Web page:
Director Transactions

David Boyle
Senior Equity Analyst

6 am 15 September 2020

Follow the smart money?

Insider trading is where an individual trades in securities when in possession of non-public, price sensitive information, and is unequivocally illegal.

However, insiders, including company directors, are allowed to trade in the shares of their companies so long as they do not posses any undisclosed information. This happens during specified “trading windows” after the release of annual and interim profit reports, when the public has presumably been informed of all material issues relating to the business.

Despite the prohibitions against trading on any material information not known to the public, investors will rightly question what it means when an insider transacts in shares. For example, why has a director who should know the company better than any outsider could, decided to sell down a large portion of their shareholding? What do they really think about the outlook for the company?

This report lists some of the big insider transactions around the August results season. But first, does the academic research support the intuition that you should follow what the insiders do?

What the research says

The academic literature is broadly supportive of the idea that insider transactions carry useful information for investors. A quick review of four papers using data sets from the ASX spanning periods from 1996 to 2015 shows consistent positive excess returns from insider transactions, with three of the reports being statistically significant. The median excess return generated by insiders is 4.3% (Berkman et al., 2016).

This is replicated in studies of offshore markets, with most finding statistically significant positive returns. Within these studies, insider selling has a more pronounced effect than insider buying.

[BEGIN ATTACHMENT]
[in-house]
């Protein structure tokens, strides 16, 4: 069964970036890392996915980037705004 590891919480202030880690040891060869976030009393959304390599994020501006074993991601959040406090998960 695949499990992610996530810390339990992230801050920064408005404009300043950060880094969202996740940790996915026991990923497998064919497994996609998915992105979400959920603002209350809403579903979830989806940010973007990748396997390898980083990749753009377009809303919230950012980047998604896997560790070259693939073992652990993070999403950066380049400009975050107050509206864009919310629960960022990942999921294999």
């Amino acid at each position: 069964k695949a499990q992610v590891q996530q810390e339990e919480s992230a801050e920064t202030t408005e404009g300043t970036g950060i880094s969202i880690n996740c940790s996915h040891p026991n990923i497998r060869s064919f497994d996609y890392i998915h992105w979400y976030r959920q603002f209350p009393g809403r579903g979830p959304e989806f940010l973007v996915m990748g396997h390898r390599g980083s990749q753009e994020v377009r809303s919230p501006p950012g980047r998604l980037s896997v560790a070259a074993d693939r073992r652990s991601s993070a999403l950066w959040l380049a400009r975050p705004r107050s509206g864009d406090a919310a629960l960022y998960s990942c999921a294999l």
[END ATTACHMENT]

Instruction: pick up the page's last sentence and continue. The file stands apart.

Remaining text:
It isn’t always the directors getting the jump on price sensitive news either. A recent study showed evidence of contrarian trading by directors, where sales were made following good news when the price was high, and purchases were made after bad news when the price was low, a strategy that enabled them to generate excess returns (Katselas, 2019).

So, who was trading this reporting season?

The following table highlights some of the more interesting insider transactions during the latest reporting season, but it is not an exhaustive list. It includes transactions greater than $1 million that were actual cash purchases or sales, and includes some selling by strategic holders as well.

Source: Company releases, The Super Investor

There is a very clear skew towards selling by a ratio of almost 9 to 1. A number of founders, directors and strategic holders have used the open trading window to sell material amounts of shares.

Some of the more interesting sale transactions include:

1. Material founder selling in Netwealth, Kogan, Pushpay, Temple & Webster, Wisetech and Xero.

2. Early backers exiting or reducing in Bisalloy, Nitro and Whispir.

3. CEO selling in Cleanaway, Woodside and Baby Bunting.

Reasons for the insider selling were rarely given. A number of the founder sell downs were part of an ongoing program by individuals to diversify their holdings. Some transactions were genuinely uncontroversial and aren’t listed here (e.g. donations to a charitable foundation, funding tax obligations from option exercises, etc). Others raise eyebrows, especially CEO sales where no reason is given.

The level of material buying was far smaller, although many directors did purchase token amounts (often less than $10,000) post result releases. Insiders in Flexigroup were supportive of the large raising conducted during the period, tipping in a combined $15 million, and the Chairs of Cleanteq and Polynovo topped up existing holdings by $3 million and $1 million respectively.


Academic research backs up what most people’s intuition tells them; on average, insiders possess better information and they use it to trade profitably. This information should by no means be the sole determinate of buying or selling a stock. But insider selling in particular should be a red flag if there are other concerns.

The large amount of director selling on this list, particularly in stocks that have exhibited very strong price performance in recent months, should be taken into consideration by investors when making individual stock decisions. It is worth reflecting what this might say about the views of insiders regarding current valuations in the tech sector, where most of the selling has been concentrated.

Disclosure: The author holds shares in A2M.


Berkman, Henk & Bradrania, Reza & Viljoen, Tina & Westerholm, P. Joakim (2016). Insiders’ Profits in the Australian Equities Market. Centre for International Finance and Regulation.

Katselas, Dean (2019). Strategic insider trading around earnings announcements in Australia. Accounting & Finance.

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